Polluted soils analysis and characterization is one of the basic step to perform in order to collect all the information to
design and set-up correct soil reclamation strategies. Soil analysis is usually performed through "in-situ" sampling and
laboratory analysis. Such an approach is usually quite expensive and does not allow to reach a direct and detailed
knowledge of large areas for the intrinsic limits (high costs) linked to direct sampling and polluting elements detection.
As a consequence numerical strategies are applied to extrapolate, starting from a discrete set of data, that is those related
to collected samples, information about the contamination level of areas not directly interested by physical sampling.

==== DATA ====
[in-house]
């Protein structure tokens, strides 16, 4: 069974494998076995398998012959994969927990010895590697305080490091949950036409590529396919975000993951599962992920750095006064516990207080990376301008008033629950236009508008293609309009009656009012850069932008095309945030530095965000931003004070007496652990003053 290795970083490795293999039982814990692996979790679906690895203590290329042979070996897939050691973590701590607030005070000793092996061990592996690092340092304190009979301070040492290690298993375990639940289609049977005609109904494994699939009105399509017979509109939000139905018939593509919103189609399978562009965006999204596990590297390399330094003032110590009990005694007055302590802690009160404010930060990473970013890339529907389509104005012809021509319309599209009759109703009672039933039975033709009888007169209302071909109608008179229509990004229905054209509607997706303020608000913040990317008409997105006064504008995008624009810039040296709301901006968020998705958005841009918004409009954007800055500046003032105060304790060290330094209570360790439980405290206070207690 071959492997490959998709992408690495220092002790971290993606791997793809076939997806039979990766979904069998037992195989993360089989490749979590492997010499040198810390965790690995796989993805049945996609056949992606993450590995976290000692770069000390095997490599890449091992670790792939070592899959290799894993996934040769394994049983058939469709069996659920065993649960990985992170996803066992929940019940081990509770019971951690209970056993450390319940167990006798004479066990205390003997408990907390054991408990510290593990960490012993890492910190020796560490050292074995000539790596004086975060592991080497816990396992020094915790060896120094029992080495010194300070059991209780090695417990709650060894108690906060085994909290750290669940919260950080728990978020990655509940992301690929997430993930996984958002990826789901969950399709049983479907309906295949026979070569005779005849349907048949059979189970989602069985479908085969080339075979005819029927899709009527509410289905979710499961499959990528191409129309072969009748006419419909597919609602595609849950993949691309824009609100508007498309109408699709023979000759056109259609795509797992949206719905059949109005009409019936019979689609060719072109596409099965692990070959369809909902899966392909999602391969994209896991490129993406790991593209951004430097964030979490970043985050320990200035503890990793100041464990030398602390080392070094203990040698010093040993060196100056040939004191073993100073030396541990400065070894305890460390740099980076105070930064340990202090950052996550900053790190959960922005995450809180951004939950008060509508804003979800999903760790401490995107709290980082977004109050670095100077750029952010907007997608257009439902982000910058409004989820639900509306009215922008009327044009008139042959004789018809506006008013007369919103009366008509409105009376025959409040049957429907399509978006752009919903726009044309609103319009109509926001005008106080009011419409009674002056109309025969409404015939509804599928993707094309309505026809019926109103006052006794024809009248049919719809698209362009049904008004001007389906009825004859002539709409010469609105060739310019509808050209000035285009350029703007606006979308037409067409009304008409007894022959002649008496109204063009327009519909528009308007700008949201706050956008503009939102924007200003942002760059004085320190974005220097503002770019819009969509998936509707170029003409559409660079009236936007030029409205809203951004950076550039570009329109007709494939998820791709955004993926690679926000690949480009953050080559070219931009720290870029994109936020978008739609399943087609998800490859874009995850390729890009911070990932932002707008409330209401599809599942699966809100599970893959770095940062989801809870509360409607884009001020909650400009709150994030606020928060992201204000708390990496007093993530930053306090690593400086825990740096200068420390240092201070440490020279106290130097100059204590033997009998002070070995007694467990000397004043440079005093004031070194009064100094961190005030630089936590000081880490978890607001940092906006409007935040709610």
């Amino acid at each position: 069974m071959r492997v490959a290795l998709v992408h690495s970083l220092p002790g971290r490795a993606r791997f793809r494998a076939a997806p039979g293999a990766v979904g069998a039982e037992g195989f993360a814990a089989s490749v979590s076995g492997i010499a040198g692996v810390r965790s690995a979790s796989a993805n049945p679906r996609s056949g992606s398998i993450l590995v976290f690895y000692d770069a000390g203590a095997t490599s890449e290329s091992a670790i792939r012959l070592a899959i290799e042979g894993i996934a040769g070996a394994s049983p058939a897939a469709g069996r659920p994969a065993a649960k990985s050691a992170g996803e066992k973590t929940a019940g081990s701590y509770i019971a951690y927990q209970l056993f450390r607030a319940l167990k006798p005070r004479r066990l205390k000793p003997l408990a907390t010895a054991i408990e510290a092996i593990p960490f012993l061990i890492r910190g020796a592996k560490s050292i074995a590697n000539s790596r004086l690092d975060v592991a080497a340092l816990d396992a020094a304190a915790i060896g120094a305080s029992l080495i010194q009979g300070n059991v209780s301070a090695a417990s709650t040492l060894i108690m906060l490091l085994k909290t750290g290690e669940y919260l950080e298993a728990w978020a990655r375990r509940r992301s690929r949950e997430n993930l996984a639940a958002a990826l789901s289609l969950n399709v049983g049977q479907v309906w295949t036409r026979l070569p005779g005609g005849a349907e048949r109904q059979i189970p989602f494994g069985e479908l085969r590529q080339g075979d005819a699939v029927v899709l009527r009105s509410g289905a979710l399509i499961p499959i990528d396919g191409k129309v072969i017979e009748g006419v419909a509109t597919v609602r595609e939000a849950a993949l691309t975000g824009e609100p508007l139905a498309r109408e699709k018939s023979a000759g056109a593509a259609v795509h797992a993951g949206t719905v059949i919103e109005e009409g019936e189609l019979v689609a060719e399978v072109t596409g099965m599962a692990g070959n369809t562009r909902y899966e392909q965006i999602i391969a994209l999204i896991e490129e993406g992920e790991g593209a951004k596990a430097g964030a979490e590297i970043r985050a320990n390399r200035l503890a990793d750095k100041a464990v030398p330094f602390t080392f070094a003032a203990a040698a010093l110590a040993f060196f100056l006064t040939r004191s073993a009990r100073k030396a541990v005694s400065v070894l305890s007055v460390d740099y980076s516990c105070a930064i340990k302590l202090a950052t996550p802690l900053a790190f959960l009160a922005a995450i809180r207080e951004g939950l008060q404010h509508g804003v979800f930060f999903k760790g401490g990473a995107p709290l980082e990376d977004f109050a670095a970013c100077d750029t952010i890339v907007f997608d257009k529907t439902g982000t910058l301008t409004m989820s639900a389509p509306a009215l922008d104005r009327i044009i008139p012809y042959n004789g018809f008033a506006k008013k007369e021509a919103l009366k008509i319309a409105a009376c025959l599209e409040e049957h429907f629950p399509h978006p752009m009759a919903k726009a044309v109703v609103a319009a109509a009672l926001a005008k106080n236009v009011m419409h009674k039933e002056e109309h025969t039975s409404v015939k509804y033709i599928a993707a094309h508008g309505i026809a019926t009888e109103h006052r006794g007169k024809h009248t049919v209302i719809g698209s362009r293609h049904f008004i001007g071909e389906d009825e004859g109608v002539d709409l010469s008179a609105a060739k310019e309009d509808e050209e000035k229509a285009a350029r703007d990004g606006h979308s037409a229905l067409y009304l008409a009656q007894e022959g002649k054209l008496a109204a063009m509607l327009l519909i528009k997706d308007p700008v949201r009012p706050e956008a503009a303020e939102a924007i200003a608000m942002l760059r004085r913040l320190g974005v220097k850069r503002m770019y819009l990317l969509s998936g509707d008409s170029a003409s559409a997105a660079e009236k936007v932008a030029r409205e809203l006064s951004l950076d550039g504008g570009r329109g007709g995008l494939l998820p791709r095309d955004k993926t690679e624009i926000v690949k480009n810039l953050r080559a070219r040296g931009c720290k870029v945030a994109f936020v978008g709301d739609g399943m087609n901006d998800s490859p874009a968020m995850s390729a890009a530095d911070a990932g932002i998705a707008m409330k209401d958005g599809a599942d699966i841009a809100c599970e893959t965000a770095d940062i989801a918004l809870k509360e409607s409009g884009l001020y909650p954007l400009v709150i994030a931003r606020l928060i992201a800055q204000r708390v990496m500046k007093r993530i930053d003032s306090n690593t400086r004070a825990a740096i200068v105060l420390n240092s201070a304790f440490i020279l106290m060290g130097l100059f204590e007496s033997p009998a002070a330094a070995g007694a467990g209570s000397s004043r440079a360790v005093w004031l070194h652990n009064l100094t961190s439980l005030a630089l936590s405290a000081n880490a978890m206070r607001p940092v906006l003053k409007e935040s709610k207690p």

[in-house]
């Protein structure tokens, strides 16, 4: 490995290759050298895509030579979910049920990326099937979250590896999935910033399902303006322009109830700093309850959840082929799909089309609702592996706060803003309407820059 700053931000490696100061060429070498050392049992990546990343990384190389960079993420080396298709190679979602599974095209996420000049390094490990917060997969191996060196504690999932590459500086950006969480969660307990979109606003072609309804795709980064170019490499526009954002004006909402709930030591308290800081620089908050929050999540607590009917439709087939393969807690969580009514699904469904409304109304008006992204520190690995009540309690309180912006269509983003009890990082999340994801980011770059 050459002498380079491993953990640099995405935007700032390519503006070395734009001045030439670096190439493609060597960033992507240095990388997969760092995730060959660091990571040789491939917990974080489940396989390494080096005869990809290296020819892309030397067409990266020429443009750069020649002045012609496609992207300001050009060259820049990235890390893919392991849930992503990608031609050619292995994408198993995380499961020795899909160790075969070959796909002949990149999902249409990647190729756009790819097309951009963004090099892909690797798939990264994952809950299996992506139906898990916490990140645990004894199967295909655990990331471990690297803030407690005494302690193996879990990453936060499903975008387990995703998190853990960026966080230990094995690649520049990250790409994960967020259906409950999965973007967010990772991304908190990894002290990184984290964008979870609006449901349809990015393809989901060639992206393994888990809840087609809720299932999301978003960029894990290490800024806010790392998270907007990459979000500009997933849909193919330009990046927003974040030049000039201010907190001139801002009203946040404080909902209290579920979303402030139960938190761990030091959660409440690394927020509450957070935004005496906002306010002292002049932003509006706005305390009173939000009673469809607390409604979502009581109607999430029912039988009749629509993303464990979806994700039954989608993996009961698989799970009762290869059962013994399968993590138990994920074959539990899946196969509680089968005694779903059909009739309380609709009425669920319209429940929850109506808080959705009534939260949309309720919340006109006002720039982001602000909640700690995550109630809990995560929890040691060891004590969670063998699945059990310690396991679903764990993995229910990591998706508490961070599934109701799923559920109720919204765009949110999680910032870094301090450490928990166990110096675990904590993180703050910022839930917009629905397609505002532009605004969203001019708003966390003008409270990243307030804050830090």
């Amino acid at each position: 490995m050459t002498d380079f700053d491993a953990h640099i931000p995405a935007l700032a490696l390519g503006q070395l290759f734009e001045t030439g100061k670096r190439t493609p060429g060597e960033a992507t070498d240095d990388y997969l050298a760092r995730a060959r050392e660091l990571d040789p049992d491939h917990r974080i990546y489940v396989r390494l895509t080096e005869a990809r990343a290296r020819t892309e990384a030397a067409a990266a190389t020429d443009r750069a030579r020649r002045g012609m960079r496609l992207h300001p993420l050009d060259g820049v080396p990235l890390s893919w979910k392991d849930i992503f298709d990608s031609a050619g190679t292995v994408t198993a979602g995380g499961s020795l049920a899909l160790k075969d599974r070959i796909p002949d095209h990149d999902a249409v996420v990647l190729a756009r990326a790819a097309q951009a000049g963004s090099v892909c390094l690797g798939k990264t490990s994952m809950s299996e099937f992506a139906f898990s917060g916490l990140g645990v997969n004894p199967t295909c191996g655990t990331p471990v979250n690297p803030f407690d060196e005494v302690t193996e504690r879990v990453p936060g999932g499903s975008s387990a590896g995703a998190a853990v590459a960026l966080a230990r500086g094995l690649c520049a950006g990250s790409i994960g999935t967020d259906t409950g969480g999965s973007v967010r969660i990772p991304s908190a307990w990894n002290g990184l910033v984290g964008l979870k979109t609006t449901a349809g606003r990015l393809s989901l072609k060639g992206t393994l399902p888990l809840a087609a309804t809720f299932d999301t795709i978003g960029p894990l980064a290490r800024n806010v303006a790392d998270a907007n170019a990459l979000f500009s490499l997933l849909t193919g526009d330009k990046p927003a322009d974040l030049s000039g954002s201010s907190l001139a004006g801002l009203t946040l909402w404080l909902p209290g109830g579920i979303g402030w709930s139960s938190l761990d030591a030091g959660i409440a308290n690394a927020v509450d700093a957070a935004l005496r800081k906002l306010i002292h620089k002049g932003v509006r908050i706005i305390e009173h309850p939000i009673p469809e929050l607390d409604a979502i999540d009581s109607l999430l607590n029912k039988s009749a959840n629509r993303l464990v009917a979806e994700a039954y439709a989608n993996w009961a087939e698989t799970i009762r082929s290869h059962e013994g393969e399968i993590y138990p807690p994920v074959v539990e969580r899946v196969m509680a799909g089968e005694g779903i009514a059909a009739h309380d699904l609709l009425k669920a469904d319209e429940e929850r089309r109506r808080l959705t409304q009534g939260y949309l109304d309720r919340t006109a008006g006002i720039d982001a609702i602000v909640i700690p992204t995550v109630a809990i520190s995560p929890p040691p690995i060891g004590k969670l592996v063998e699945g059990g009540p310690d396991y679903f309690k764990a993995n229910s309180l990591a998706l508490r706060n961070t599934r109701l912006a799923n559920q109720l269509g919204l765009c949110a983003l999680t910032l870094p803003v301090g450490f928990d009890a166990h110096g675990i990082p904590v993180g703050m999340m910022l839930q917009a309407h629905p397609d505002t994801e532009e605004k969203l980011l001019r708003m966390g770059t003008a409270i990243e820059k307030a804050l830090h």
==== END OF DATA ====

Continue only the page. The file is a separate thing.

These models are usually very difficult to handle both for the intrinsic variability characterizing the media (soils) and
for the high level of interactions between polluting agents, soil characteristics (organic matter content, size class
distribution of the inorganic fraction, composition, etc.) and environmental conditions (temperature, humidity, presence
of vegetation, human activities, etc.). Aim of this study, starting from previous researches addressed to evaluate the
potentialities of hyperspectral imaging approach in polluting soil characterization, was to evaluate the results obtainable
in the investigation of an "ad hoc" polluted benthonic clay, usually utilized in rubbish dump, in order to define fast and
reliable control strategies addressed to monitor the status of such a material in terms of insulation.